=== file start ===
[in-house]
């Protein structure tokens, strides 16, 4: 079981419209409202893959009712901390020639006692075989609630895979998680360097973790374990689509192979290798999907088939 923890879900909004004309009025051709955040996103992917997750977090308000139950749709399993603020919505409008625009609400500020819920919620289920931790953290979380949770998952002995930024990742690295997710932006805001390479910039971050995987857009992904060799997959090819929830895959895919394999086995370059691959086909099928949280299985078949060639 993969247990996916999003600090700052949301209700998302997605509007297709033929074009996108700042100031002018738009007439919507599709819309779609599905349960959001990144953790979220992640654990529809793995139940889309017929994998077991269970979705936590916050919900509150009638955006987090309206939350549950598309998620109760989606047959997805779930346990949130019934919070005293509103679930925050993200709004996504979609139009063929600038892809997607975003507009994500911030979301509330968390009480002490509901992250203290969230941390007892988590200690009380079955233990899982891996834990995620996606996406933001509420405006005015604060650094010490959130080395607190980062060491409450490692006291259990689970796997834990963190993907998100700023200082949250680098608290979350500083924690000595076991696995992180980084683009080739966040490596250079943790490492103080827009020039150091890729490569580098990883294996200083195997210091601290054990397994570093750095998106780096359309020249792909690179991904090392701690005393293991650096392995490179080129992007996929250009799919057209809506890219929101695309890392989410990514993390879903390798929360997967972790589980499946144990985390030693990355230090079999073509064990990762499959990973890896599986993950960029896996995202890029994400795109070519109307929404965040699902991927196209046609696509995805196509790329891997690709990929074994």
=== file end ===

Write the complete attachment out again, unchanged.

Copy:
[in-house]
């Protein structure tokens, strides 16, 4: 079981419209409202893959009712901390020639006692075989609630895979998680360097973790374990689509192979290798999907088939 923890879900909004004309009025051709955040996103992917997750977090308000139950749709399993603020919505409008625009609400500020819920919620289920931790953290979380949770998952002995930024990742690295997710932006805001390479910039971050995987857009992904060799997959090819929830895959895919394999086995370059691959086909099928949280299985078949060639 993969247990996916999003600090700052949301209700998302997605509007297709033929074009996108700042100031002018738009007439919507599709819309779609599905349960959001990144953790979220992640654990529809793995139940889309017929994998077991269970979705936590916050919900509150009638955006987090309206939350549950598309998620109760989606047959997805779930346990949130019934919070005293509103679930925050993200709004996504979609139009063929600038892809997607975003507009994500911030979301509330968390009480002490509901992250203290969230941390007892988590200690009380079955233990899982891996834990995620996606996406933001509420405006005015604060650094010490959130080395607190980062060491409450490692006291259990689970796997834990963190993907998100700023200082949250680098608290979350500083924690000595076991696995992180980084683009080739966040490596250079943790490492103080827009020039150091890729490569580098990883294996200083195997210091601290054990397994570093750095998106780096359309020249792909690179991904090392701690005393293991650096392995490179080129992007996929250009799919057209809506890219929101695309890392989410990514993390879903390798929360997967972790589980499946144990985390030693990355230090079999073509064990990762499959990973890896599986993950960029896996995202890029994400795109070519109307929404965040699902991927196209046609696509995805196509790329891997690709990929074994």